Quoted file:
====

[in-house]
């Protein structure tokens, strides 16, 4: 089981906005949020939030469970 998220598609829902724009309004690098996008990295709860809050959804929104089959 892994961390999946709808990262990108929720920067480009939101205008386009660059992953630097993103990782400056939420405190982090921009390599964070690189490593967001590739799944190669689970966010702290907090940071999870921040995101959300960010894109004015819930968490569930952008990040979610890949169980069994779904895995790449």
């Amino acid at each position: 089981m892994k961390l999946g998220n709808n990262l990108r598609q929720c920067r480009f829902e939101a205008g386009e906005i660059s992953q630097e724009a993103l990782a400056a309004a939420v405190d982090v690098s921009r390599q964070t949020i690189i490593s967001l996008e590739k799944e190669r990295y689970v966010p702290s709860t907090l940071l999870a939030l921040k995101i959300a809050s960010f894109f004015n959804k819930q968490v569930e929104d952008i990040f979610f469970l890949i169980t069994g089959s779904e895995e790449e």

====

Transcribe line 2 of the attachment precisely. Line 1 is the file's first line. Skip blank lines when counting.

């Protein structure tokens, strides 16, 4: 089981906005949020939030469970 998220598609829902724009309004690098996008990295709860809050959804929104089959 892994961390999946709808990262990108929720920067480009939101205008386009660059992953630097993103990782400056939420405190982090921009390599964070690189490593967001590739799944190669689970966010702290907090940071999870921040995101959300960010894109004015819930968490569930952008990040979610890949169980069994779904895995790449």